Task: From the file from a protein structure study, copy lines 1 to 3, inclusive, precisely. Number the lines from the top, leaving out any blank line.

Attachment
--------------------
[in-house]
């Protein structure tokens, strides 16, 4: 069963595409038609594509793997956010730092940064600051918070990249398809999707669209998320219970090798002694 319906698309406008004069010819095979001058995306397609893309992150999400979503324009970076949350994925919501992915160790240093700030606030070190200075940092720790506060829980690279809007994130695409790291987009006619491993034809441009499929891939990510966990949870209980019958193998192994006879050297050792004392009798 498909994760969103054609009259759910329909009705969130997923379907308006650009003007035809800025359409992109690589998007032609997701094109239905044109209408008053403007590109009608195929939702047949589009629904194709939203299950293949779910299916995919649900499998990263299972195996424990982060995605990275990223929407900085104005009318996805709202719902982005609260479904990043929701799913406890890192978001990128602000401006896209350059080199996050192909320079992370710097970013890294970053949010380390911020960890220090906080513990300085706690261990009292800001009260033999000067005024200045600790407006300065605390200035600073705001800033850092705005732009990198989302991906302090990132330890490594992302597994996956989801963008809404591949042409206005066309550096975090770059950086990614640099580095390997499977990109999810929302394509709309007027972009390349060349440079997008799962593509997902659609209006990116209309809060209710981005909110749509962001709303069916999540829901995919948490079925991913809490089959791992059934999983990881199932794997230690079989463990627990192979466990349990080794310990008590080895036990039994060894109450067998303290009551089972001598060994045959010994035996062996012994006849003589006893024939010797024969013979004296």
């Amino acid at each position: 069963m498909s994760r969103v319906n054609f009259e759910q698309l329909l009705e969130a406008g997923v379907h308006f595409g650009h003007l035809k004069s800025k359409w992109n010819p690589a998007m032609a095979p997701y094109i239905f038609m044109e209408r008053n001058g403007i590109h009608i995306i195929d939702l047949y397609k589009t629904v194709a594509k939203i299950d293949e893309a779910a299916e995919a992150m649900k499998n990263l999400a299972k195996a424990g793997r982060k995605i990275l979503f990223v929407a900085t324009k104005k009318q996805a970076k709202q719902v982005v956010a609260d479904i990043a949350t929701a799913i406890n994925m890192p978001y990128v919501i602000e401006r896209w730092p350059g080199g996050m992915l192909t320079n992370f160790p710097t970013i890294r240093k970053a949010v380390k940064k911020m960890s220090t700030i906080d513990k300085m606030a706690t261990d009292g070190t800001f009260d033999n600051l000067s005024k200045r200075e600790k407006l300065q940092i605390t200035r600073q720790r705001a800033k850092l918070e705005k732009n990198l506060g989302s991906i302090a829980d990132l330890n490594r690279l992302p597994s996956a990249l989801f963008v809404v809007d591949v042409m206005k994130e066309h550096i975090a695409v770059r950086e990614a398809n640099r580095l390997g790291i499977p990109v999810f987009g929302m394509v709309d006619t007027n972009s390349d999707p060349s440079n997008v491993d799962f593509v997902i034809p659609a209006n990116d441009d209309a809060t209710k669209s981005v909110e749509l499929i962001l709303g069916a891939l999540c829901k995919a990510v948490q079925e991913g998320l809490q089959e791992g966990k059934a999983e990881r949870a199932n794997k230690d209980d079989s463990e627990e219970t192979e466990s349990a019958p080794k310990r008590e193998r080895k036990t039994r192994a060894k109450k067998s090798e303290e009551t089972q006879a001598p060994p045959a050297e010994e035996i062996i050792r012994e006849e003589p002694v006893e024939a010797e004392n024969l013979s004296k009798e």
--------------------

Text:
[in-house]
């Protein structure tokens, strides 16, 4: 069963595409038609594509793997956010730092940064600051918070990249398809999707669209998320219970090798002694 319906698309406008004069010819095979001058995306397609893309992150999400979503324009970076949350994925919501992915160790240093700030606030070190200075940092720790506060829980690279809007994130695409790291987009006619491993034809441009499929891939990510966990949870209980019958193998192994006879050297050792004392009798 498909994760969103054609009259759910329909009705969130997923379907308006650009003007035809800025359409992109690589998007032609997701094109239905044109209408008053403007590109009608195929939702047949589009629904194709939203299950293949779910299916995919649900499998990263299972195996424990982060995605990275990223929407900085104005009318996805709202719902982005609260479904990043929701799913406890890192978001990128602000401006896209350059080199996050192909320079992370710097970013890294970053949010380390911020960890220090906080513990300085706690261990009292800001009260033999000067005024200045600790407006300065605390200035600073705001800033850092705005732009990198989302991906302090990132330890490594992302597994996956989801963008809404591949042409206005066309550096975090770059950086990614640099580095390997499977990109999810929302394509709309007027972009390349060349440079997008799962593509997902659609209006990116209309809060209710981005909110749509962001709303069916999540829901995919948490079925991913809490089959791992059934999983990881199932794997230690079989463990627990192979466990349990080794310990008590080895036990039994060894109450067998303290009551089972001598060994045959010994035996062996012994006849003589006893024939010797024969013979004296």
């Amino acid at each position: 069963m498909s994760r969103v319906n054609f009259e759910q698309l329909l009705e969130a406008g997923v379907h308006f595409g650009h003007l035809k004069s800025k359409w992109n010819p690589a998007m032609a095979p997701y094109i239905f038609m044109e209408r008053n001058g403007i590109h009608i995306i195929d939702l047949y397609k589009t629904v194709a594509k939203i299950d293949e893309a779910a299916e995919a992150m649900k499998n990263l999400a299972k195996a424990g793997r982060k995605i990275l979503f990223v929407a900085t324009k104005k009318q996805a970076k709202q719902v982005v956010a609260d479904i990043a949350t929701a799913i406890n994925m890192p978001y990128v919501i602000e401006r896209w730092p350059g080199g996050m992915l192909t320079n992370f160790p710097t970013i890294r240093k970053a949010v380390k940064k911020m960890s220090t700030i906080d513990k300085m606030a706690t261990d009292g070190t800001f009260d033999n600051l000067s005024k200045r200075e600790k407006l300065q940092i605390t200035r600073q720790r705001a800033k850092l918070e705005k732009n990198l506060g989302s991906i302090a829980d990132l330890n490594r690279l992302p597994s996956a990249l989801f963008v809404v809007d591949v042409m206005k994130e066309h550096i975090a695409v770059r950086e990614a398809n640099r580095l390997g790291i499977p990109v999810f987009g929302m394509v709309d006619t007027n972009s390349d999707p060349s440079n997008v491993d799962f593509v997902i034809p659609a209006n990116d441009d209309a809060t209710k669209s981005v909110e749509l499929i962001l709303g069916a891939l999540c829901k995919a990510v948490q079925e991913g998320l809490q089959e791992g966990k059934a999983e990881r949870a199932n794997k230690d209980d079989s463990e627990e219970t192979e466990s349990a019958p080794k310990r008590e193998r080895k036990t039994r192994a060894k109450k067998s090798e303290e009551t089972q006879a001598p060994p045959a050297e010994e035996i062996i050792r012994e006849e003589p002694v006893e024939a010797e004392n024969l013979s004296k009798e």